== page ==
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Old 10 October 2012   #38
Originally Posted by mybutterflyiris: 90% of recent graduates who want to be modelers fill their reels with stuff they have made up.

Yes,... is design?

I know this man who write email, he 'King of Lightwave'.
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Old 10 October 2012   #39
Your new plan sounds like making a modeled copy of someone else's model (this looks like a Sketchup model). If you want to work from someone else's concept, it's considered good form to ask their permission and confirm that it doesn't already exist as a model in someone's portfolio. Also, it's a much better display of modeling skills to build from just one or two views. As a modeler, it's fairly rare to get multi-view blueprints to build from. A big part of modeling is using your own deductive skills and imagination to fill in the gaps of a concept sketch.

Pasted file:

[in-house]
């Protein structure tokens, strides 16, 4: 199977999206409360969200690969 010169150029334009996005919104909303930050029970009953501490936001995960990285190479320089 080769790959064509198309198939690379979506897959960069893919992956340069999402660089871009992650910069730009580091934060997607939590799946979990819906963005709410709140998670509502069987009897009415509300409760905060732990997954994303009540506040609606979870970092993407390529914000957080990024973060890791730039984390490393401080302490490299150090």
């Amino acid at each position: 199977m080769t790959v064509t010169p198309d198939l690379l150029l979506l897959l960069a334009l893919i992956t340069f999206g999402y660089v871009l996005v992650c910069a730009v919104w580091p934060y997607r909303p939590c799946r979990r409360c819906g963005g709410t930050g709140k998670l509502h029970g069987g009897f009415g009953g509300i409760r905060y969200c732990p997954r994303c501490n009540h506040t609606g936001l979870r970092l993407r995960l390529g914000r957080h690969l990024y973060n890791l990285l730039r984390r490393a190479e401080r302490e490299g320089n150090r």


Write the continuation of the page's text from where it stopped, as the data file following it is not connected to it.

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Old 10 October 2012   #40
mybutterflyiris hit the nail on the head. All I ever see from grad reels is fantasy crap as well and without any true design or consideration for engineering and functionality.

When we contract out modeling, its usually maritime vessels (cruise ships & bulk carriers), cars and trucks that are not easily found due to age and commonality (people dont often wreck exotics or new cars). All our work required also has to be dead on accurate.

I would agree that displaying real world complex objects would likely be more marketable. It may not be as fun and can be quite tedious and mundane, but that is what may get you hired.

You should check into the companies that contract to the DOD. They do a crapload modeling military props, vehicles and environments.

For reference I would either look at reels from students that are actually getting jobs and work and modeling reels from industry pros.